Bronx, New York , United States
|| December 22, 1891
|Died||July 19, 1965
May 29, 2005 03:09pm
|Info||Benjamin Gitlow was born in Elizabethport, N.J. on December 22, 1891 to Russian immigrants. His father, Lewis Albert Gitlow, emigrated to the United States in 1888, while his mother, Kate, followed a year later. |
In 1909, Gitlow joined the Socialist Party. He organized and served as the first president of Retail Clerks Union of New York in 1913. As a Party candidate from the Bronx, Gitlow was elected to New York State Assembly in 1917. A year later, he joined the Left Wing Faction of Socialist Party. In 1919, Gitlow became manager of Revolutionary Age. That same year, the Left Wing faction was expelled from Socialist Party and Gitlow, John Reed, and James Larkin established the Communist Labor Party. In November, 1919, Gitlow and Larkin were arrested and charged with violating the New York State Criminal Anarchy Act and sentenced to 5 to 10 years in prison. He ran as the Communist Party candidate for mayor of New York City in 1921. Released from prison in 1922, Gitlow then ran for Vice President of the United States on the Communist Party in 1924 and 1928. Although the United States Supreme Court upheld Gitlow's conviction in 1925, New York Governor Al Smith subsequently pardoned him. He visited Soviet Russia for the first time in 1927 and returned in 1928 and 1929. He again ran for Vice President of the United States in 1928. Soviet leader Joseph Stalin expelled him from the Party in 1929. This provided the impetus for Gitlow, along with Jay Lovestone, Bertram Wolfe, and others, to organize Communist Party, USA (Majority Group). Gitlow again found himself being expelled, in 1933, by the Community Party, USA. Over the next two years, he was a founding member and principal leader of three successive small organizations: Workers Communist League, Labor Party Association, and Organization Committee for a Revolutionary Workers Party. After rejoining the Socialist Party in 1934, he resigned shortly thereafter.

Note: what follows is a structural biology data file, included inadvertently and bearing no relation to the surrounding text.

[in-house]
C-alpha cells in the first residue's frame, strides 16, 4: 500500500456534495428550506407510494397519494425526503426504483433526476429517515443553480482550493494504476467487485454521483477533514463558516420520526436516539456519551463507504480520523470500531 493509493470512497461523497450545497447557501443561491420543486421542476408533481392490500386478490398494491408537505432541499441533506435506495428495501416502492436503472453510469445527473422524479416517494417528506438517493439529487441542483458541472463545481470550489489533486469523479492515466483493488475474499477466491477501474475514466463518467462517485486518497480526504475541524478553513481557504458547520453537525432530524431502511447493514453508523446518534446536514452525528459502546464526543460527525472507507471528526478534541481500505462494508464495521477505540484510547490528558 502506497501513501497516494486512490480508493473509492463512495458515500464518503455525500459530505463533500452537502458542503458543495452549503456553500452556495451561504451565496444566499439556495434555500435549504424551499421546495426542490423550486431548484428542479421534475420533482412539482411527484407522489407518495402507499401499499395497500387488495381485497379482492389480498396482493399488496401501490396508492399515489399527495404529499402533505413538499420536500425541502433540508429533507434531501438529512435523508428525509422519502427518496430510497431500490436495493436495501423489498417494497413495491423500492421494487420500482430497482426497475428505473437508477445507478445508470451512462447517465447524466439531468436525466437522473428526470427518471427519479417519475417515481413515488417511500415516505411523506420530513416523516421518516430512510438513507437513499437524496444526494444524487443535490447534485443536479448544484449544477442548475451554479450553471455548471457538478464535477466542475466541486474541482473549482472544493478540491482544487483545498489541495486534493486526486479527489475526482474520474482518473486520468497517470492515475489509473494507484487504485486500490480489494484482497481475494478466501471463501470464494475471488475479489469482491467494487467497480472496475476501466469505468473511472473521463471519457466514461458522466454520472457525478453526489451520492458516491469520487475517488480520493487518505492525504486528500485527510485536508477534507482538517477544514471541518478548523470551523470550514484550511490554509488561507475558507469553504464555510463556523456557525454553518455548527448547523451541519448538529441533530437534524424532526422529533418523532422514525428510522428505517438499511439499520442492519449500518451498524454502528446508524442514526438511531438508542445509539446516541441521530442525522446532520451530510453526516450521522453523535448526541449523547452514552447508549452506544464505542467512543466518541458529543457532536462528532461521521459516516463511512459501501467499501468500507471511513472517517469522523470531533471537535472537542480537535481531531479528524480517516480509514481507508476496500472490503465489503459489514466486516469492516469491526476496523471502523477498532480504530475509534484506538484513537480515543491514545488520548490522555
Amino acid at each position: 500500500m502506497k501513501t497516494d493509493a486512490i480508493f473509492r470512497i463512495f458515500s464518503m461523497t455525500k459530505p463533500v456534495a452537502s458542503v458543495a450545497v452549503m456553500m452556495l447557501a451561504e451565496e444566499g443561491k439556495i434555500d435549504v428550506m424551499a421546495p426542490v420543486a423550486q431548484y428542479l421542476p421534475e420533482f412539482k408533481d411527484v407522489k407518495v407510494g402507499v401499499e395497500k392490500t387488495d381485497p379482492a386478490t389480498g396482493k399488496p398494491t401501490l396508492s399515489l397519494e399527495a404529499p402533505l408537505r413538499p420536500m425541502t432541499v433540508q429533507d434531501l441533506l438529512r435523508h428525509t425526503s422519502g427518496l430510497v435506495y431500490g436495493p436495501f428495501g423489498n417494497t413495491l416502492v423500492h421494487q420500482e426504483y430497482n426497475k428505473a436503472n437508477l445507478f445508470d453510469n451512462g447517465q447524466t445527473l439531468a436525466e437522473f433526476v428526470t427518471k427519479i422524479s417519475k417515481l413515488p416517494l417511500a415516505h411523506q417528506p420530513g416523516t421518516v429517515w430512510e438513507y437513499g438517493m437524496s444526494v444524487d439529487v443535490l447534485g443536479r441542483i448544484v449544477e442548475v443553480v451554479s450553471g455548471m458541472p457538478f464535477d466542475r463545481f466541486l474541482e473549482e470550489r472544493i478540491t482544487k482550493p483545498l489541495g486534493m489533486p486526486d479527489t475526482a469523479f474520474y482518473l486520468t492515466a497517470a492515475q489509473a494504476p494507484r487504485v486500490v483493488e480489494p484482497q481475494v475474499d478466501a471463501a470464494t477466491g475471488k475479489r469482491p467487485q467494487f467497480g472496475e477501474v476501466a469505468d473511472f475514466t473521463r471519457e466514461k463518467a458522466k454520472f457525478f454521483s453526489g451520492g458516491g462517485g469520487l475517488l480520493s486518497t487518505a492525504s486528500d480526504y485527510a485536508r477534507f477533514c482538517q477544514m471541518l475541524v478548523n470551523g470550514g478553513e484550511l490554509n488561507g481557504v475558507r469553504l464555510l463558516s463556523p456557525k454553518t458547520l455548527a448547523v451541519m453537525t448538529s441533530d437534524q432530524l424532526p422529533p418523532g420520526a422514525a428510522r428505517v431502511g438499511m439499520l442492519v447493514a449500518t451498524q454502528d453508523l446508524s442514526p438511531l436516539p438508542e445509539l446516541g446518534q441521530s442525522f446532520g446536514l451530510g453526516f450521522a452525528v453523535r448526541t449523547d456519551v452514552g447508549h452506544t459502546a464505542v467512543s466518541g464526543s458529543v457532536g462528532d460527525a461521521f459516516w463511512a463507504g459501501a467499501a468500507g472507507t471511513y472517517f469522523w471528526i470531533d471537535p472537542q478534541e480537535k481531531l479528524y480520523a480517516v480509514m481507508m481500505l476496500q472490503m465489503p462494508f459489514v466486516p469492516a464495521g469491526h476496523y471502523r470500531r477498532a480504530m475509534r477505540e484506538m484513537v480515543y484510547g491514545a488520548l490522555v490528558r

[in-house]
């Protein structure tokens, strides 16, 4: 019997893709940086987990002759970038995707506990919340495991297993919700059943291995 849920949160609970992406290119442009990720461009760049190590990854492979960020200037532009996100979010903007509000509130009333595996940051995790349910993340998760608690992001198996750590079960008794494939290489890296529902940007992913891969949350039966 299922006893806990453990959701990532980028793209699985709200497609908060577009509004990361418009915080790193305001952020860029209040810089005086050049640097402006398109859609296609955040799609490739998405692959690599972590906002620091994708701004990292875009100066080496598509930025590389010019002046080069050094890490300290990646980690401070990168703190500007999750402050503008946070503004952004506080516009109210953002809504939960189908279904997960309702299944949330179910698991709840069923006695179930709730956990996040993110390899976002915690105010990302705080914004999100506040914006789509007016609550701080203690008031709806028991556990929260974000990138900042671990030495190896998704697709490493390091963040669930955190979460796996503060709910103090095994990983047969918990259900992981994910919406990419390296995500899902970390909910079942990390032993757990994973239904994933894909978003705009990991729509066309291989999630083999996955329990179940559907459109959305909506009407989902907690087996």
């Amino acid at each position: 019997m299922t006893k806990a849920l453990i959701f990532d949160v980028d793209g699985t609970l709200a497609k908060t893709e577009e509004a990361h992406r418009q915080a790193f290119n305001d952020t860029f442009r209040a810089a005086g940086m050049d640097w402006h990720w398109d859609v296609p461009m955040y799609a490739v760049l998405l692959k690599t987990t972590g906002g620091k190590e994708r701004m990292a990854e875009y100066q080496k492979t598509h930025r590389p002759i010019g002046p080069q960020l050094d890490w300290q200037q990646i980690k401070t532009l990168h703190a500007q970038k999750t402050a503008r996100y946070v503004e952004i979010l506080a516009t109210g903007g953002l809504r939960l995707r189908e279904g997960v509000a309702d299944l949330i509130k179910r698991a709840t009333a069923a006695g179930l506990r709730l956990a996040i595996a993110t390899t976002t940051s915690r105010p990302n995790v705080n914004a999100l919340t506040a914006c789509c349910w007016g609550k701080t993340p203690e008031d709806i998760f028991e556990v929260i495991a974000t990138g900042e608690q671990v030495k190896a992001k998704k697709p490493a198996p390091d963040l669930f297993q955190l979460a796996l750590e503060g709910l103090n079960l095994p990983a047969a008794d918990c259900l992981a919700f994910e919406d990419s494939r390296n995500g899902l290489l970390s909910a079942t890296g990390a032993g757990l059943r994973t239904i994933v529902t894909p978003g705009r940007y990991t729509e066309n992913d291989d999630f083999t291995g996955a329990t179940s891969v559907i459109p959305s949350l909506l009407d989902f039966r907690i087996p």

His first public rejection of Communist Party came in 1939 with testimony before U.S. House Committee on Un-American Activities. The following year he published I Confess: The Truth About American Communism. During the 1940s and 1950s, Gitlow proved popular as writer and lecturer on anti-Communist topics. In 1948, he published his second book, The Whole of Their Lives: Communism in America: A Personal History and Intimate Portrayal of Its Leaders.
Gitlow married Badana Zeitlin in 1924. He died on July, 19, 1965 in Crompond, N.Y.